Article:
Curtis Jones, Extension agronomist at Commerce, says the wheat crop was exposed to low temperatures for around two hours. “Wheat cannot tolerate temperatures below 28 degrees at boot stage or later. At boot stage (Feekes 10), wheat can tolerate temperatures down to 28 degrees for around two hours; however, increased exposure will cause injury. Temperatures of 30 degrees at heading can cause injury through floret sterility, awn damage, and frozen stems.
“Flowering wheat is the most sensitive to cold, with temperatures of 32 degrees causing floret sterility. After pollination, wheat can again often tolerate lower temperatures before severe damage occurs (28 to 30 degrees).”
Swart says producers west of US 75 sustained more freeze damage than those east of US 75. “Many fields east of US 75 experienced minimal to no freeze damage, especially those at higher elevations.
“Fields with freeze damaged heads throughout may be problematic. Plants with freeze damaged heads are unaffected otherwise, and will act as ‘weeds’ in competition with later tillers for moisture, fertility and sunlight. This is probably why freeze damaged wheat is usually lower in test weight than undamaged wheat.”“
Edwards says the worst damage appears to be in southwest Oklahoma. “The area from Kingfisher up to Highway 51 looks to have from 50 percent to 70 percent loss, maybe more. Up to Enid, loss is 40 percent to 50 percent.”
Edwards said most of Oklahoma’s 2009 wheat crop will come from the northern tier of counties where damage is estimated at “10 percent or less.”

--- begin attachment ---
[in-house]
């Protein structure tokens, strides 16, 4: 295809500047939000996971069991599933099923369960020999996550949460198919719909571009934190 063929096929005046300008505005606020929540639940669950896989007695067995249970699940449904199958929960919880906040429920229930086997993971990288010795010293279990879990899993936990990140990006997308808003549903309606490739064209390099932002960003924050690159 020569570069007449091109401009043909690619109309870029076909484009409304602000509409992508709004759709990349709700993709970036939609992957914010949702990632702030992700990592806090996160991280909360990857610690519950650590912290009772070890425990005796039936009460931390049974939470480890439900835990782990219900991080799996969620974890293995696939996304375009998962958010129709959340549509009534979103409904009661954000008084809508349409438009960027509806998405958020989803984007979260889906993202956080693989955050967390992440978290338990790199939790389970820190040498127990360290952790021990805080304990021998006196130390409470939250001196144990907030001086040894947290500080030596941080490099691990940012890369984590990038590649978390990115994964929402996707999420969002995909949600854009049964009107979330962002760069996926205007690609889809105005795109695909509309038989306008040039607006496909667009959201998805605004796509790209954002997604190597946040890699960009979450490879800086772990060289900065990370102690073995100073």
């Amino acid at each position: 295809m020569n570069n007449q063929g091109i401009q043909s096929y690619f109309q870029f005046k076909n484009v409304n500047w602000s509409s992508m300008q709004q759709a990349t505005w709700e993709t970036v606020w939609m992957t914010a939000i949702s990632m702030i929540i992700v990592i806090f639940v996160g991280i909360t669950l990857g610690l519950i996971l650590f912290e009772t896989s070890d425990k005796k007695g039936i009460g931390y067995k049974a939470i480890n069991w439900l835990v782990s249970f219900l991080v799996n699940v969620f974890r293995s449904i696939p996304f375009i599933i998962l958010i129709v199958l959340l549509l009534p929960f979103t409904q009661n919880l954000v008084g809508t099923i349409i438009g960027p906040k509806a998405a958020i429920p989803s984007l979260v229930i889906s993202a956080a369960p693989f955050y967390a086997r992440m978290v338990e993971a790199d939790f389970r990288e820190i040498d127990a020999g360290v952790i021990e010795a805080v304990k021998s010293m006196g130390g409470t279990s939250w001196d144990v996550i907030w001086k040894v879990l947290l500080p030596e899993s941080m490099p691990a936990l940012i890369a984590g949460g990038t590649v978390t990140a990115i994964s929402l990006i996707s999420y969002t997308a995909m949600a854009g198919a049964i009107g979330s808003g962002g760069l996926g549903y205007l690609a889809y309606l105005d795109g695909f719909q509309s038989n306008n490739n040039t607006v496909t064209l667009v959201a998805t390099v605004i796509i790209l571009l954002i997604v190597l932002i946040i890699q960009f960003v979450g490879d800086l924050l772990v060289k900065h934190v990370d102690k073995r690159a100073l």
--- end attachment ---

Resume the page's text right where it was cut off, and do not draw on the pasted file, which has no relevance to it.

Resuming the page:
Swart and Jones say heavily damaged wheat can be harvested for hay and/or replanted to another crop. If harvested for hay, the crop should be checked for nitrates to avoid toxicity to livestock. Awned wheat (bearded) is less desirable for feeding livestock, and can cause actinomycosis (lumpy jaw).
They say the best replant options this late are soybeans or grain sorghum.
“If a sulfonylurea herbicide (SU) like metsulfuron (Ally, etc.) or Amber was used on the wheat, grain sorghum is not an option,” Swart says. “The only real crop option following an SU herbicide is STS soybeans (sulfonylurea tolerant). In any case, producers with crop insurance are advised to contact their adjuster before pursuing any of these options.”
Edwards says the 2009 crop is a near polar opposite of 2008. “We had a bumper crop last year,” he says.
He agrees that grain sorghum looks to be “the best fit” for a replant option. “Hitting freeze damaged wheat with glyphosate and planting a summer crop may be the best option,” he says. He says soybeans, cotton, sunflowers and sesame also may offer good opportunities.
“Be aware of what herbicide was applied to the wheat,” he says.
Sesame acreage has increased in Oklahoma in the past few years, but Edwards cautions growers to secure a reliable market before committing to a new crop.
“Mother Nature may have provided farmers a good opportunity this year to try something new,” he says.
He says grain sorghum may be the “most forgiving” option of summer crops.
Oklahoma farmers planted about 5.9 million acres of wheat this year, but Edwards says harvested acreage estimates would be premature. “We had a lot of dual purpose wheat planted, but a lot of cattlemen sold cattle because the drought limited grazing. Now, harvest will depend on whether some farmers cut some (marginal) acres for seed to plant next fall. Finding seed may be an issue. Supplies could be tight, but not as bad as 2006.”
Morgan says a lot of the Texas wheat crop will be cut for hay.
“If farmers harvest they’ll need to leave a strip for insurance adjusters. Some will have to invest more money into the crop just to harvest.”